By Samuel “Midday” He of Complexity Gaming
Many people rush onto the ladder with the hopes for an increase within the ranks which is a symbol of their progress and improvement. What they tend to forget about, or consider less important, is the process of improvement. StarCraft is not a game where you can organically improve simply by grinding. This is evidenced by the people who play countless games yet don’t improve.
While my previous blog was talking about general improvement and ways to go about it, this blog will talk about the actual practice of the game itself, what to do about it, and what to do in and out of practice.
Practice preparation is step one. In order to actually sit down and hit that find match button, you need to be motivated to do it. Different people have different motivators. Some people hit the “Find Match” button because they want to improve and improvement makes them feel good. Some people hit it just to have fun. Regardless, ensure you have a motivator (otherwise you’ll never end up hitting that button), and that this motivator does not impede on your improvement, whatever it may be. If you believe that you are earnestly passionate about the game, you won’t let ladder anxiety get in the way of hitting that button. Don’t be satisfied with where you are, ask yourself, “is this rank the best rank I can possibly achieve? Is this the best I can do?” Well of course not, there is always room for improvement. It’s well known that ladder anxiety and a sense of satisfaction stops a large amount of people from continuing to play the game. Don’t let ego get in the way of playing/improving at the game. Many people end up disappointing themselves and look retrospectively at StarCraft and say, “man, I wish I really went at it. I could’ve been so much more.” Whether more means having a higher rank, or if you felt you could have gone to the pro level and been competitive, don’t be one of these people.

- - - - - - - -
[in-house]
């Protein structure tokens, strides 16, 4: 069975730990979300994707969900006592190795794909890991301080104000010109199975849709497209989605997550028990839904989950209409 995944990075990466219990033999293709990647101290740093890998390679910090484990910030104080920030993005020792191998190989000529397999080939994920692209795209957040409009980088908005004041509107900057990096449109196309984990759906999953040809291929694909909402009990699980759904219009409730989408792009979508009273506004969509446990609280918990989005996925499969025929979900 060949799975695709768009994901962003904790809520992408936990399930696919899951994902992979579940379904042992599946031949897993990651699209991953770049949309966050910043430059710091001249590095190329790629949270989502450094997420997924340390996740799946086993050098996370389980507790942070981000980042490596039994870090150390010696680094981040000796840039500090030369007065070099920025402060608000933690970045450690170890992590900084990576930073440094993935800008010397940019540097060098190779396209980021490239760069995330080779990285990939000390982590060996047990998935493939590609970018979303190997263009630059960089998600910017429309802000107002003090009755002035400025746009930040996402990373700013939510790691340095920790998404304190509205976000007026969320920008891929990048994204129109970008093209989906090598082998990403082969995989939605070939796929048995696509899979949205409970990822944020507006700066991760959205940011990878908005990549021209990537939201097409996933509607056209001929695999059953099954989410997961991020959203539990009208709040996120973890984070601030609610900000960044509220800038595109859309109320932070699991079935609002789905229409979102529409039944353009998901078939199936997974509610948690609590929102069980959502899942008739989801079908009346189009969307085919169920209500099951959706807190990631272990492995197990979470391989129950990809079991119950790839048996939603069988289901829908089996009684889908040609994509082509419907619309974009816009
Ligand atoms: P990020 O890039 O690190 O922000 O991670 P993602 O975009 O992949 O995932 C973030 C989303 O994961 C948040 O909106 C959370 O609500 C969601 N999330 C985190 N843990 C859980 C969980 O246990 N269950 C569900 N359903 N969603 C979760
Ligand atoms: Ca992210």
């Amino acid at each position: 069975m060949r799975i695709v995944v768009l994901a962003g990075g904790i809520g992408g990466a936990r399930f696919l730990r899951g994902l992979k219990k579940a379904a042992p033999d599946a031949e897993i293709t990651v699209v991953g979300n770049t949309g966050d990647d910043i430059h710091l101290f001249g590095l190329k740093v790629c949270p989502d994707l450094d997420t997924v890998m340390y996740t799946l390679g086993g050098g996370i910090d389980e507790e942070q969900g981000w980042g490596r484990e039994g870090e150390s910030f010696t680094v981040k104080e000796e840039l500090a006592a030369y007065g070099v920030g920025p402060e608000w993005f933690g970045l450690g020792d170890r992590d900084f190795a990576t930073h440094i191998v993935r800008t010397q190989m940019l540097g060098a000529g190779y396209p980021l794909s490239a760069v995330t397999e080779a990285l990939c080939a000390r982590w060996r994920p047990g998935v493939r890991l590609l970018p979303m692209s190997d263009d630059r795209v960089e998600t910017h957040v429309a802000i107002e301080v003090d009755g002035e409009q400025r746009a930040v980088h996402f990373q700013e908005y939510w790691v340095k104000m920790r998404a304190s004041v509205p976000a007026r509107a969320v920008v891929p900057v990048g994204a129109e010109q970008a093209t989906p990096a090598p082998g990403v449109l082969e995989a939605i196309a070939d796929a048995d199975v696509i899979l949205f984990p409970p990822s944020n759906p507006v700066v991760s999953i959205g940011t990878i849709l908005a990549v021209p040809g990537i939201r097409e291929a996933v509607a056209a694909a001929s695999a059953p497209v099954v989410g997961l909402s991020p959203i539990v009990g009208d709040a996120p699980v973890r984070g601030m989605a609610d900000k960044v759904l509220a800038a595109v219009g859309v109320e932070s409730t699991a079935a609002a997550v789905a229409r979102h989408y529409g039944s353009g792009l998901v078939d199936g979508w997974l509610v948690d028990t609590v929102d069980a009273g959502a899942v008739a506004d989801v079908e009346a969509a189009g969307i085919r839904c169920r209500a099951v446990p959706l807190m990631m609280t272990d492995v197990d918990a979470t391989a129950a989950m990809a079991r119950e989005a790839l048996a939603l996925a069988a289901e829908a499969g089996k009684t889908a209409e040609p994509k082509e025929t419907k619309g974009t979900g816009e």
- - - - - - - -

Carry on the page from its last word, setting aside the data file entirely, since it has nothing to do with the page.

Keeping a stable mentality during practice is step two. If you play with constant frustration, take a break. Playing while tilted is simply not productive. If you feel that you’ve reached your frustration limit, just stop. Taking a walk helps clear the mind and isn’t time consuming, so if you want to get back to practice quickly, perhaps take a relaxing walk with some music and then get back to it. Many people feel that they can play while being frustrated, but this hinders reaction time, decision making, and, most heavily, judgement. I know of some players who get stupidly frustrated extremely quickly, and at that point they just stop trying to micro at all, with the feeling that whatever they do, it won’t help them win, or they complain that they’re not skilled enough to attempt such micro. That is a very negative attitude that cripples improvement. If you don’t get out of your comfort zone, try new things, try to improve yourself by attempting more skilled builds or micro tactics, then there is little hope for progress. Keeping a neutral mentality is the best. You need to have the confidence that you can win, but also stay cautious enough to not underestimate your opponent, and at the same time not overestimate them. Staying calm within games will also help against tunnel vision, misclicks, and judgement errors. It will also help you stay emotionally stable whether you lose or win the game.